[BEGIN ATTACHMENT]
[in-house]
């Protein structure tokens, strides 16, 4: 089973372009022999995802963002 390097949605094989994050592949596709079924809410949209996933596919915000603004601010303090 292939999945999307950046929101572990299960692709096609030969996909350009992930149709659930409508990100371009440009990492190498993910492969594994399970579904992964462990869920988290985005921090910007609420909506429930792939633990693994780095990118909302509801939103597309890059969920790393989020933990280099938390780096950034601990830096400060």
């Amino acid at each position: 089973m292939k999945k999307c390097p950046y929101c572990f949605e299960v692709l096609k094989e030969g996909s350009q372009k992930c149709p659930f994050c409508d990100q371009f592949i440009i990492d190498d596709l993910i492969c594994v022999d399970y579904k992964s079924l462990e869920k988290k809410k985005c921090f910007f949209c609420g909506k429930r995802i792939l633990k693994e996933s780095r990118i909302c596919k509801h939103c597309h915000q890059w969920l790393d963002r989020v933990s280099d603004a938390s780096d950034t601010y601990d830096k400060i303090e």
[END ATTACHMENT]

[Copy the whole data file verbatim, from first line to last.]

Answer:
[in-house]
């Protein structure tokens, strides 16, 4: 089973372009022999995802963002 390097949605094989994050592949596709079924809410949209996933596919915000603004601010303090 292939999945999307950046929101572990299960692709096609030969996909350009992930149709659930409508990100371009440009990492190498993910492969594994399970579904992964462990869920988290985005921090910007609420909506429930792939633990693994780095990118909302509801939103597309890059969920790393989020933990280099938390780096950034601990830096400060």
């Amino acid at each position: 089973m292939k999945k999307c390097p950046y929101c572990f949605e299960v692709l096609k094989e030969g996909s350009q372009k992930c149709p659930f994050c409508d990100q371009f592949i440009i990492d190498d596709l993910i492969c594994v022999d399970y579904k992964s079924l462990e869920k988290k809410k985005c921090f910007f949209c609420g909506k429930r995802i792939l633990k693994e996933s780095r990118i909302c596919k509801h939103c597309h915000q890059w969920l790393d963002r989020v933990s280099d603004a938390s780096d950034t601010y601990d830096k400060i303090e």